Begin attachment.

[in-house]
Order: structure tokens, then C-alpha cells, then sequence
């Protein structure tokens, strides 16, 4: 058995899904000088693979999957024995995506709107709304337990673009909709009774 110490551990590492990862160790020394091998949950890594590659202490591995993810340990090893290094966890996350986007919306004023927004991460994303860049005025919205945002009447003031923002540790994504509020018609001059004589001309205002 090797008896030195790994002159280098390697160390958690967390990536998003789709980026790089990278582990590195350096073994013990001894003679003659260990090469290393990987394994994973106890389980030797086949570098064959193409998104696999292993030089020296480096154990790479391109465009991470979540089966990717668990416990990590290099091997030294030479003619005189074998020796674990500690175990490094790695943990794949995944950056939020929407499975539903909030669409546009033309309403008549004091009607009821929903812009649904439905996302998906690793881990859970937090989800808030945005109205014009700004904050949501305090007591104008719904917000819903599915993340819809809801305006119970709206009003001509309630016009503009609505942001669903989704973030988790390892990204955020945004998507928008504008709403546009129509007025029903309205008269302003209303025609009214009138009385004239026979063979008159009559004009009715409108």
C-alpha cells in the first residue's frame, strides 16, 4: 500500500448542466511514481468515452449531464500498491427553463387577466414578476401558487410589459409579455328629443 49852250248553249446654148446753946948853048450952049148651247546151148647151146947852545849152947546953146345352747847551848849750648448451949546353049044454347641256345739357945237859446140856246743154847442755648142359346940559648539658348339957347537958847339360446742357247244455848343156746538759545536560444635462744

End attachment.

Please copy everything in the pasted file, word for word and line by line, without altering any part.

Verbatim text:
[in-house]
Order: structure tokens, then C-alpha cells, then sequence
């Protein structure tokens, strides 16, 4: 058995899904000088693979999957024995995506709107709304337990673009909709009774 110490551990590492990862160790020394091998949950890594590659202490591995993810340990090893290094966890996350986007919306004023927004991460994303860049005025919205945002009447003031923002540790994504509020018609001059004589001309205002 090797008896030195790994002159280098390697160390958690967390990536998003789709980026790089990278582990590195350096073994013990001894003679003659260990090469290393990987394994994973106890389980030797086949570098064959193409998104696999292993030089020296480096154990790479391109465009991470979540089966990717668990416990990590290099091997030294030479003619005189074998020796674990500690175990490094790695943990794949995944950056939020929407499975539903909030669409546009033309309403008549004091009607009821929903812009649904439905996302998906690793881990859970937090989800808030945005109205014009700004904050949501305090007591104008719904917000819903599915993340819809809801305006119970709206009003001509309630016009503009609505942001669903989704973030988790390892990204955020945004998507928008504008709403546009129509007025029903309205008269302003209303025609009214009138009385004239026979063979008159009559004009009715409108």
C-alpha cells in the first residue's frame, strides 16, 4: 500500500448542466511514481468515452449531464500498491427553463387577466414578476401558487410589459409579455328629443 49852250248553249446654148446753946948853048450952049148651247546151148647151146947852545849152947546953146345352747847551848849750648448451949546353049044454347641256345739357945237859446140856246743154847442755648142359346940559648539658348339957347537958847339360446742357247244455848343156746538759545536560444635462744